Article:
Index Plans 400'=1" Numeric
||Circa 1890 - Circa 1950
||Series in Custody
||Circa 1890 - Circa 1950
||Circa 1890 - Circa 1950
|Format of Records:
|Agency which created this SeriesAgency which created this Series|
|Agency currently responsible for this SeriesAgency currently responsible for this Series|
|Description of this SeriesDescription of this Series|
- How to use the Records
Researchers should access the Index Map Book via online computer database in the reading room. Index Map Books (VPRS 12758) provide access to early numeric and subsequent alpha-numeric systems of plans.
This incomplete series of Index Plans, drafted in 400' to 1" scale, provides access to detail and record plans created as part of the numeric system. Large scale 40' to 1" plans known as Detail Plans (VPRS 8601) provide the most information. Detail Plans index the survey field and level books and researchers interested in these records initially need to identify the relevant Detail Plan. Blue lines and numbers refer to relevant Detail Plan numbers.
Record Plans drafted in 160' to 1" scale are located in VPRS 8604. Circled numbers provide reference to relevant Record Plans.
Researchers are advised to refer to the series description for VPRS 12758 Index Map Books for detailed explanations and instructions relating to numerous series of plans in the PROV custody.
- Function / Content
This series comprises an incomplete collection of index plans, drafted in 400' to 1" scale. The plans provided access to detail (40' to 1") and record (160' to 1") plans created as part of the numeric system.
In 1892 the recently formed MMBW had private contractors survey Melbourne as part of the task of establishing the metropolitan sewerage system. The survey fixed the location of structures within allotments and the associated levels.
As a result of the survey a number of different types of records were created that documented the urban structure at the time and for the next 80 years. As the record system was understood in 2000, the system's major elements were:
* Survey field books - books used by surveyors to record their field observations.
* Survey level books - books that record levels above and below a datum point.
* One inch to forty feet plans and their metric successors used for the location of structures and the sewerage system (including Detail Plans [DP], Sewerage Plans and Property Service plans). Lithographic copies of the forty feet to one inch plans were produced for distribution and working purposes and, later, half-plate photographic negatives of the DP and sewerage plans were made. Microfilm copies of house connections files containing Property Service plans were made in the 1970s and the 1980s.
* Plans of other scales.
* Index maps - maps that facilitate access to other maps and plans for different areas and of larger scale.
- Recordkeeping System
The Index Plans were arranged in numerical order. It appears that only a limited number of Index Plans comprising the P1 consignment of this series is in existence and effectively no further details about the arrangement can be provided at the time of the transfer (2006).
The survey upon which the MMBW's plans were initially based was contracted to private surveyors as the MMBW's surveyors workload did not permit them to do the survey.
After surveying an area contractors submitted their field and level books to the MMBW for the draughting of plans and checking. The surveyors field and level books (VPRS 8600 and VPRS 8599 respectively) provide the primary information for the plans.
When the initial 1890s Block Survey was complete MMBW continued to survey new structures and changes in existing structures when these works affected the MMBW system. These changes to the urban environment were draughted onto the initial plans that MMBW had created. The plans of the Block Surveys, now known as Detail Plans [DP], were drawn to a scale of one inch to forty feet. (Later, with the advent of metric measurement, these became 1:500 scale drawings.)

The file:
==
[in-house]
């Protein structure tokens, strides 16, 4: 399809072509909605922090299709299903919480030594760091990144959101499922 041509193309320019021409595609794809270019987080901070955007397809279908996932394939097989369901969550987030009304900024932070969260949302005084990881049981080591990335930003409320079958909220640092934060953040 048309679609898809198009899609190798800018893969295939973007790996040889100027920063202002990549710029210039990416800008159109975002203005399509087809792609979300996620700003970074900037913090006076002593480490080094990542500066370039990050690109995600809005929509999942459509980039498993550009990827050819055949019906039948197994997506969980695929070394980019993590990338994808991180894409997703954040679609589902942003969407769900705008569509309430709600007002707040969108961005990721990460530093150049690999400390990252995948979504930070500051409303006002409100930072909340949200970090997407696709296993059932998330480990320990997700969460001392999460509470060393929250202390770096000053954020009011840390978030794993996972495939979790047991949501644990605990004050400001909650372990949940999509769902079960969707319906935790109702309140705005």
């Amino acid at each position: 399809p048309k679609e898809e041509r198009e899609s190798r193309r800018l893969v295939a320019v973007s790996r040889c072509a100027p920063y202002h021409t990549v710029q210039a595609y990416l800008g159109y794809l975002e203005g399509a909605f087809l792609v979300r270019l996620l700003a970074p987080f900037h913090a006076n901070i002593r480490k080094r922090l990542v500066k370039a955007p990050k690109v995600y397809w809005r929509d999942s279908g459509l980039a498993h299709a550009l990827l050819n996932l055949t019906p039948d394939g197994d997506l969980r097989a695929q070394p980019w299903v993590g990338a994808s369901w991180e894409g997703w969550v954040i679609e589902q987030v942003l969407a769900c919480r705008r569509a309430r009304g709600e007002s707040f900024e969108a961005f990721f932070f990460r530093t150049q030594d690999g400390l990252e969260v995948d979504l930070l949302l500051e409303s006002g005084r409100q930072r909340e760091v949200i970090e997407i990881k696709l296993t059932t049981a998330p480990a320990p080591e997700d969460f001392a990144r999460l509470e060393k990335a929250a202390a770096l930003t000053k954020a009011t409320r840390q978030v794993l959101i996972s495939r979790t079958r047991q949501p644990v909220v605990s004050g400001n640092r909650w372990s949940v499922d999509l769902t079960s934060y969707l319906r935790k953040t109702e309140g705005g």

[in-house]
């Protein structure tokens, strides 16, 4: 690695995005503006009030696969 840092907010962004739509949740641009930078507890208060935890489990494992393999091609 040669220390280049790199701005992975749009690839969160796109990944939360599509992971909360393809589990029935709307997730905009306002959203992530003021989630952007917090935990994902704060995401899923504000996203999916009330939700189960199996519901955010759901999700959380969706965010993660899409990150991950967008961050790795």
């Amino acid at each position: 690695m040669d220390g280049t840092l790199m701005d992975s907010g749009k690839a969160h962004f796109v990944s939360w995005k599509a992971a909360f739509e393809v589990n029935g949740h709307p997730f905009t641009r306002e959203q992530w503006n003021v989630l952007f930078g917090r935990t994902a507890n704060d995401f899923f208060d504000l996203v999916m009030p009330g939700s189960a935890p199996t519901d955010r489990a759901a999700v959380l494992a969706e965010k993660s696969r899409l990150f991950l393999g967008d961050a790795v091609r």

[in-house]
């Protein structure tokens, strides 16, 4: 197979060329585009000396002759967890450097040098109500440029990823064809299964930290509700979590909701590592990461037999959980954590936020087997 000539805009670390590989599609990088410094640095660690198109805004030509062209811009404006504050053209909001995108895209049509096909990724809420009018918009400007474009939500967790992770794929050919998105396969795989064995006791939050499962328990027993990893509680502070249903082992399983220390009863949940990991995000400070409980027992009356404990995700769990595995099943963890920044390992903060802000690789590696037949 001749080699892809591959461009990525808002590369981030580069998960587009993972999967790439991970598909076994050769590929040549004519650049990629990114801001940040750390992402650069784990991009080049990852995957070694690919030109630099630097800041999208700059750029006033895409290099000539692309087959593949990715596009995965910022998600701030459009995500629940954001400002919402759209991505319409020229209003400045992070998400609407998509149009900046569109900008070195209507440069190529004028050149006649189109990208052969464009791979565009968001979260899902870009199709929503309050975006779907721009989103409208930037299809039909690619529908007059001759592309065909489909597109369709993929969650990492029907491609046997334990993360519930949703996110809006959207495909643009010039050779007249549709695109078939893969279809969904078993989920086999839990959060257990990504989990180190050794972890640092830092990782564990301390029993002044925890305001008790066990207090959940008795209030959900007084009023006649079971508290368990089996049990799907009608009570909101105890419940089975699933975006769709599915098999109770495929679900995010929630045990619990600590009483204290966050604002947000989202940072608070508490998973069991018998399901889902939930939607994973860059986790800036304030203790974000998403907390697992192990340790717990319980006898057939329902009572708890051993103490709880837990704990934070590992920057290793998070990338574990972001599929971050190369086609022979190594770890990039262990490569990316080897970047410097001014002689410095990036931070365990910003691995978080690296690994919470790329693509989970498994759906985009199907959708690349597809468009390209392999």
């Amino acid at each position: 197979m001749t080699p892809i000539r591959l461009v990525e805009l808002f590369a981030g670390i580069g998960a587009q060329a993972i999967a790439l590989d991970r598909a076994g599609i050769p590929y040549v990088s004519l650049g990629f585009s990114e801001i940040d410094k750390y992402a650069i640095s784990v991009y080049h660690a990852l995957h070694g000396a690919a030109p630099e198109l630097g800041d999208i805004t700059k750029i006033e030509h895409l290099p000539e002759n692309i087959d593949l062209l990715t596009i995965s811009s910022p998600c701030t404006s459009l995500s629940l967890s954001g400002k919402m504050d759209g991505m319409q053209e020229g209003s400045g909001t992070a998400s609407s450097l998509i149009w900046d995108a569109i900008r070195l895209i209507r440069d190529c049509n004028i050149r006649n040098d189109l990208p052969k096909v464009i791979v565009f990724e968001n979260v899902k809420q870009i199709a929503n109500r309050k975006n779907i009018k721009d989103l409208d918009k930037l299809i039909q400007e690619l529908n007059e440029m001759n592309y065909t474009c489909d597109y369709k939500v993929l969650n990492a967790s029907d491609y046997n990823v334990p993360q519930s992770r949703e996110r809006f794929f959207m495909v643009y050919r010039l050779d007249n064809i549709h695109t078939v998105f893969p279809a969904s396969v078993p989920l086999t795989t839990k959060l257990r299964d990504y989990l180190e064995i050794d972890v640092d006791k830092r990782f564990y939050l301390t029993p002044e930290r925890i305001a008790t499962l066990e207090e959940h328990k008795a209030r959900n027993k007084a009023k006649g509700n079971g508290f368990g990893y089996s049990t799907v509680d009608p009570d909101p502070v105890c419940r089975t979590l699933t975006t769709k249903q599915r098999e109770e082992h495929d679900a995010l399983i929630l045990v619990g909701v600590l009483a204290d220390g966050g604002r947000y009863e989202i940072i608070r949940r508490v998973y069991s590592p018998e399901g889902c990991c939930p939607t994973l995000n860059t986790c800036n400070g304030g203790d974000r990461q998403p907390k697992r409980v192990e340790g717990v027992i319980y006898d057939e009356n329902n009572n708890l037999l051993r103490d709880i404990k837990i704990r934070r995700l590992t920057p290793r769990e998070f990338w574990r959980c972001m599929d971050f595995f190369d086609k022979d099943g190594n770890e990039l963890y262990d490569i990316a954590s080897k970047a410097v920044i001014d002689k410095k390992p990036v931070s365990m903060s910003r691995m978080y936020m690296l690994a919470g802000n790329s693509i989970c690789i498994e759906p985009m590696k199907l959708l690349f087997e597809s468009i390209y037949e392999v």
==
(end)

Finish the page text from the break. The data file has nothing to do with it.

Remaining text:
Survey Field Books
As their name suggests surveyors used these books in the field to record the observations and measurements that they made in the course of a survey.
There appears to have been two major series of Field Books created in the MMBW. One series of these is largely in PROV custody as VPRS 8600. This series relates to the block and house surveys that the MMBW performed from 1892; books from the other series have not been located (September 2000) but their existence has been deduced from references on sewerage plans to field book numbers with an O prefix. The latter are not part of VPRS 8600 and research needs to be done to identify them and the purpose of the survey they document.
Field books (VPRS 8600) used for the purposes of the MMBW's Block Survey located properties and their connections to the sewerage and drainage system. The books contain the surveyors' drawings of streets and properties, measurements and angles. The drawings include information about the structure (brick or timber) and can include features such as the name of the owner of a property, name of a property, features of yards and gardens and the measurement information necessary for the survey. As well as tenements they show fence, drainage, cutting, embankment street channel, drainage pit, underground drain and bridge information for transfer to the Detail Plan.
When the contractor had completed his survey the survey was checked by another survey performed, presumably, by a Board surveyor. It is not known (September 2000) whether the check survey repeated the whole of the contractors' survey, portion of the contractor's survey chosen according to some pre-determined criteria or at random or because some aspect of the initial survey required verification. In doing the check survey the surveyor may have recorded different features of a property than those recorded by the original survey.
Early field books often contain indexes (either visual or text based) that identify the pages of the book where the surveyor drew particular sections of a streetscape. Otherwise, unless the DP provides a page reference (as it often does), each page of the book has to be examined to locate the survey of a particular property or part of a street.
The continuous, iterative and linear nature of the survey - draughting process meant that field books for contiguous areas of Melbourne were not sequential. Moreover, after the initial survey, field books used in the Block Survey were re-issued for surveys of individual houses as they were connected to the system or alterations made that affected the house connection. Consequently, properties that are widely separated geographically might be located on sequential pages of a field book.
Survey Level Books